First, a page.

Daily Cybersecurity Roundup, September 22, 2020
Protecting database backups is as critical as safeguarding online data held by applications. In a recent incident, a provider of sports-related software, ArbiterSports, failed to do so and exposed a database backup containing more than 540,000 registered members in a security incident. In other news, Luxottica Group S.p.A. had to bring some of its websites offline in the aftermath of a cyberattack. Continue reading the key cybersecurity highlights from the past 24 hours.
Hackers pilfered a copy of backups from ArbiterSports containing personal information of more than 540,000 registered members—mostly sports referees, league members, and school representatives.
Luxottica Group S.p.A., the Italian eyewear and eyecare giant, disclosed a cyberattack that knocked some of its websites offline.
RansomEXX, a relatively new ransomware group, targeted a U.S-based laser company, IPG Photonics, in its recent attack that forced the company to shut down its IT systems worldwide.
Microsoft laid bare more than 13 billion records in 6.5TB of log files originating from the Bing search engine via an unsecured Elasticsearch server. As per reports, no personal user information was exposed.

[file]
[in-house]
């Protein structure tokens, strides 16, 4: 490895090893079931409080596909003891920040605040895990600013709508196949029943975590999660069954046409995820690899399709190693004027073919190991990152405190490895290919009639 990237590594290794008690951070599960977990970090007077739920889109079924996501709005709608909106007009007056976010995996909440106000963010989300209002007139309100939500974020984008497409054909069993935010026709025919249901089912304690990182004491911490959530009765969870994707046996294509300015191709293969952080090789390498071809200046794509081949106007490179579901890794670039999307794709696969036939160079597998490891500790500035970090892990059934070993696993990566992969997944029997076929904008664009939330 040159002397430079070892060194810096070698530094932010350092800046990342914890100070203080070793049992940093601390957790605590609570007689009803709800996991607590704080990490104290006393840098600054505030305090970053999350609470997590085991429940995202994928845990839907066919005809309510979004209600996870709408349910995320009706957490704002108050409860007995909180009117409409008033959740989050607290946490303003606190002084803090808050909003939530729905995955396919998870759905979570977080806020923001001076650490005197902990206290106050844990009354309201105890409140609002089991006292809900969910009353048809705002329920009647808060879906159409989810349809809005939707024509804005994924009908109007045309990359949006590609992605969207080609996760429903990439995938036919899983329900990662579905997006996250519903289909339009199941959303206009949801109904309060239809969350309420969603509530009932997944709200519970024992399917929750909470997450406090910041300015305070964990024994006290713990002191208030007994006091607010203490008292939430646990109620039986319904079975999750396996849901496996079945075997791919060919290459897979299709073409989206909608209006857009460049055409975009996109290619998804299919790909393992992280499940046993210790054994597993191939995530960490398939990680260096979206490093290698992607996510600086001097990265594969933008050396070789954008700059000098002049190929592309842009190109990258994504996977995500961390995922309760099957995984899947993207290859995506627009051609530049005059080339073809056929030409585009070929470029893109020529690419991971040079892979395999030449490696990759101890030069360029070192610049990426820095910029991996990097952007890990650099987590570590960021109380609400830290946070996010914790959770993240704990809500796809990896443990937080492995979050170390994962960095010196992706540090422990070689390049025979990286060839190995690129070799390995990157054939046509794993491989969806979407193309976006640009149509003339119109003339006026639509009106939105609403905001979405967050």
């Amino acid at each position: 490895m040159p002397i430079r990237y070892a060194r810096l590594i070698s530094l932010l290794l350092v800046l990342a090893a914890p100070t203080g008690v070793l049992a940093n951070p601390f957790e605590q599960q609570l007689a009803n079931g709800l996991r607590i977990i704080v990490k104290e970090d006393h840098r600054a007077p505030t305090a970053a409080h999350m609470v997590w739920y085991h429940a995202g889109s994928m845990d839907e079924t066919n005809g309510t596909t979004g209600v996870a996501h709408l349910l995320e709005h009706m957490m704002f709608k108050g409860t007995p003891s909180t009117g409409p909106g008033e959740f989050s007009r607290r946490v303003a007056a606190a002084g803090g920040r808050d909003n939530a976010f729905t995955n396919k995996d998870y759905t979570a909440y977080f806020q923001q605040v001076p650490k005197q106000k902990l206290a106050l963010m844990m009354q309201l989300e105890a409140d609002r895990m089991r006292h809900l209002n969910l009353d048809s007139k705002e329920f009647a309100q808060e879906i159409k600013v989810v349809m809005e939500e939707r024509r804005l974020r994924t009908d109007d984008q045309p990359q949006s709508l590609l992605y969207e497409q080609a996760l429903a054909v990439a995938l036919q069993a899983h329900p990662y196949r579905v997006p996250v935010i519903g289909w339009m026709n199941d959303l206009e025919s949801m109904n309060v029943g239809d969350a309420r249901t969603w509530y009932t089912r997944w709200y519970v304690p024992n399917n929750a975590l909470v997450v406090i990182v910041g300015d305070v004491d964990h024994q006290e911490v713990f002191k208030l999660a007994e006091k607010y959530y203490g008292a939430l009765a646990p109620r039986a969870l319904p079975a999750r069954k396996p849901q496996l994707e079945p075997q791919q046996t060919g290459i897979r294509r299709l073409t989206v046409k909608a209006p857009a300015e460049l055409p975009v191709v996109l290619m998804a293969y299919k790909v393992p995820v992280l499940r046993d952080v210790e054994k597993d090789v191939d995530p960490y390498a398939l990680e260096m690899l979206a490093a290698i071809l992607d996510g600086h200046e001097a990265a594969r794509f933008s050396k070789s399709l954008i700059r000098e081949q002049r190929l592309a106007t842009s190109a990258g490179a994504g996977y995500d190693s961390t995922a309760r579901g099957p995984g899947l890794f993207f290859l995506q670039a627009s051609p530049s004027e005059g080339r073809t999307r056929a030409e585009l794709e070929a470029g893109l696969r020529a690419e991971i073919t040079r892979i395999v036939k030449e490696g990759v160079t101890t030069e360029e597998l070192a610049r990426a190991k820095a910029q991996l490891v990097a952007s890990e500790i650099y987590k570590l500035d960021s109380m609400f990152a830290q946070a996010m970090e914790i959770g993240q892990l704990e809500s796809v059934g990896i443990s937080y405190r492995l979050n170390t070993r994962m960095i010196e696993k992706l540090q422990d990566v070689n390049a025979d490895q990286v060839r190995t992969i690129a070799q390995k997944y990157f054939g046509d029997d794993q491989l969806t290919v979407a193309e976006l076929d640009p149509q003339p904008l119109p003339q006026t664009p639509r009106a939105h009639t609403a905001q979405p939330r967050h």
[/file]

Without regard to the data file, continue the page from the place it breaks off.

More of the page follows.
Cybercriminals were found impersonating the Texas Department of State Health Services and emailing out fake requests for quotes (RFQs) to procure products worth hundreds of thousands of dollars.
Researchers uncovered a cyberattack campaign—by APT28 or Fancy Bear—that used fake NATO training course materials to target government agencies worldwide.
Victim count in the Blackbaud breach rose as more than 350,000 patients of Allina Health, Regions Hospital, and Gillette Children’s Specialty Healthcare received breach notification letters.
In a survey of 2,064 Google Cloud buckets by Comparitech, six percent of cloud buckets were found misconfigured and left open publicly for anyone to access.
Amidst rising security concerns around the U.S. presidential elections, the House of Representatives approved the Defending the Integrity of Voting Systems Act that makes hacking voting infrastructure a federal crime.
Avast uncovered a TikTok scam wherein a slew of TikTok profiles, with over 350,000 followers in total, helped generate $500,000 in profit only by promoting multiple fraudulent mobile apps.